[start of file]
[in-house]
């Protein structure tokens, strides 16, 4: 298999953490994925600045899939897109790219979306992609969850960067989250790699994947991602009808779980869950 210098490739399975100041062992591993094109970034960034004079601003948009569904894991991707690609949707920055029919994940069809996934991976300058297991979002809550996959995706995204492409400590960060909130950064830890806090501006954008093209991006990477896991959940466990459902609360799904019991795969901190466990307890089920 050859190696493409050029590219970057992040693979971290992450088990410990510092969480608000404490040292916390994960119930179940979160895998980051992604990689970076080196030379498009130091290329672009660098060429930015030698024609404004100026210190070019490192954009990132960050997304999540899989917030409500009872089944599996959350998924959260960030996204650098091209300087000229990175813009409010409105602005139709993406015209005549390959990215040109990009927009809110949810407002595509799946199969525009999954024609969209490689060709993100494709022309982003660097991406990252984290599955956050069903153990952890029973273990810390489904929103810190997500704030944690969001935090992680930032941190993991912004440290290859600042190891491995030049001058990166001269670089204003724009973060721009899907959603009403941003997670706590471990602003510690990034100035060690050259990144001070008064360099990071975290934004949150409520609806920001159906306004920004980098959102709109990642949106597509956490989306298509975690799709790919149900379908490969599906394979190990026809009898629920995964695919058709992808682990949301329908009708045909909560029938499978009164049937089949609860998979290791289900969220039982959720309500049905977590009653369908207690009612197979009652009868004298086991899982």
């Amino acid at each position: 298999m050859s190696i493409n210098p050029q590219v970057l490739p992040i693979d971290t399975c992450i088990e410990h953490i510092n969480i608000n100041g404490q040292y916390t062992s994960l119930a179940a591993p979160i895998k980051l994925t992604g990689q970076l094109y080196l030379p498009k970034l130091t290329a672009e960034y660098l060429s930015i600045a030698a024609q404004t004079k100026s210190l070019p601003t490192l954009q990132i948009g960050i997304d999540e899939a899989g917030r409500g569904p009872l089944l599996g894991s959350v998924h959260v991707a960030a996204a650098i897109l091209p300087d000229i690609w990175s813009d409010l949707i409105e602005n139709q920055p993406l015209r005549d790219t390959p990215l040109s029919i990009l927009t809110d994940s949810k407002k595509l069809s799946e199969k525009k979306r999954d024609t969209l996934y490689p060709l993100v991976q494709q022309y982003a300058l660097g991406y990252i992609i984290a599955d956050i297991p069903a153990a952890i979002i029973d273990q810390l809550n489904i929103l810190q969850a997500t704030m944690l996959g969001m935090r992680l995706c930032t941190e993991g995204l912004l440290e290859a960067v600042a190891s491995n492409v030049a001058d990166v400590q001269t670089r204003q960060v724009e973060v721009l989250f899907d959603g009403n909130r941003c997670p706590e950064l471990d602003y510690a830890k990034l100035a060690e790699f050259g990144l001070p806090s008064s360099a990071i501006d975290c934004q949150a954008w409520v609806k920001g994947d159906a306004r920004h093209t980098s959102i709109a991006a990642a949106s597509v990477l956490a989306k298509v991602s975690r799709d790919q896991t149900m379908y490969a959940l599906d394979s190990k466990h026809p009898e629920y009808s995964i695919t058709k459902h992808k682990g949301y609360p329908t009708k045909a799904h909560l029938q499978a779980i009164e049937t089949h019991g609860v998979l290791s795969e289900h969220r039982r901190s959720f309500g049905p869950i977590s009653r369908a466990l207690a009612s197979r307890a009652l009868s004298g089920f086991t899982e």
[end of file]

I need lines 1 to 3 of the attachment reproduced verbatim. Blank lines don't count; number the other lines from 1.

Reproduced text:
[in-house]
């Protein structure tokens, strides 16, 4: 298999953490994925600045899939897109790219979306992609969850960067989250790699994947991602009808779980869950 210098490739399975100041062992591993094109970034960034004079601003948009569904894991991707690609949707920055029919994940069809996934991976300058297991979002809550996959995706995204492409400590960060909130950064830890806090501006954008093209991006990477896991959940466990459902609360799904019991795969901190466990307890089920 050859190696493409050029590219970057992040693979971290992450088990410990510092969480608000404490040292916390994960119930179940979160895998980051992604990689970076080196030379498009130091290329672009660098060429930015030698024609404004100026210190070019490192954009990132960050997304999540899989917030409500009872089944599996959350998924959260960030996204650098091209300087000229990175813009409010409105602005139709993406015209005549390959990215040109990009927009809110949810407002595509799946199969525009999954024609969209490689060709993100494709022309982003660097991406990252984290599955956050069903153990952890029973273990810390489904929103810190997500704030944690969001935090992680930032941190993991912004440290290859600042190891491995030049001058990166001269670089204003724009973060721009899907959603009403941003997670706590471990602003510690990034100035060690050259990144001070008064360099990071975290934004949150409520609806920001159906306004920004980098959102709109990642949106597509956490989306298509975690799709790919149900379908490969599906394979190990026809009898629920995964695919058709992808682990949301329908009708045909909560029938499978009164049937089949609860998979290791289900969220039982959720309500049905977590009653369908207690009612197979009652009868004298086991899982």
């Amino acid at each position: 298999m050859s190696i493409n210098p050029q590219v970057l490739p992040i693979d971290t399975c992450i088990e410990h953490i510092n969480i608000n100041g404490q040292y916390t062992s994960l119930a179940a591993p979160i895998k980051l994925t992604g990689q970076l094109y080196l030379p498009k970034l130091t290329a672009e960034y660098l060429s930015i600045a030698a024609q404004t004079k100026s210190l070019p601003t490192l954009q990132i948009g960050i997304d999540e899939a899989g917030r409500g569904p009872l089944l599996g894991s959350v998924h959260v991707a960030a996204a650098i897109l091209p300087d000229i690609w990175s813009d409010l949707i409105e602005n139709q920055p993406l015209r005549d790219t390959p990215l040109s029919i990009l927009t809110d994940s949810k407002k595509l069809s799946e199969k525009k979306r999954d024609t969209l996934y490689p060709l993100v991976q494709q022309y982003a300058l660097g991406y990252i992609i984290a599955d956050i297991p069903a153990a952890i979002i029973d273990q810390l809550n489904i929103l810190q969850a997500t704030m944690l996959g969001m935090r992680l995706c930032t941190e993991g995204l912004l440290e290859a960067v600042a190891s491995n492409v030049a001058d990166v400590q001269t670089r204003q960060v724009e973060v721009l989250f899907d959603g009403n909130r941003c997670p706590e950064l471990d602003y510690a830890k990034l100035a060690e790699f050259g990144l001070p806090s008064s360099a990071i501006d975290c934004q949150a954008w409520v609806k920001g994947d159906a306004r920004h093209t980098s959102i709109a991006a990642a949106s597509v990477l956490a989306k298509v991602s975690r799709d790919q896991t149900m379908y490969a959940l599906d394979s190990k466990h026809p009898e629920y009808s995964i695919t058709k459902h992808k682990g949301y609360p329908t009708k045909a799904h909560l029938q499978a779980i009164e049937t089949h019991g609860v998979l290791s795969e289900h969220r039982r901190s959720f309500g049905p869950i977590s009653r369908a466990l207690a009612s197979r307890a009652l009868s004298g089920f086991t899982e």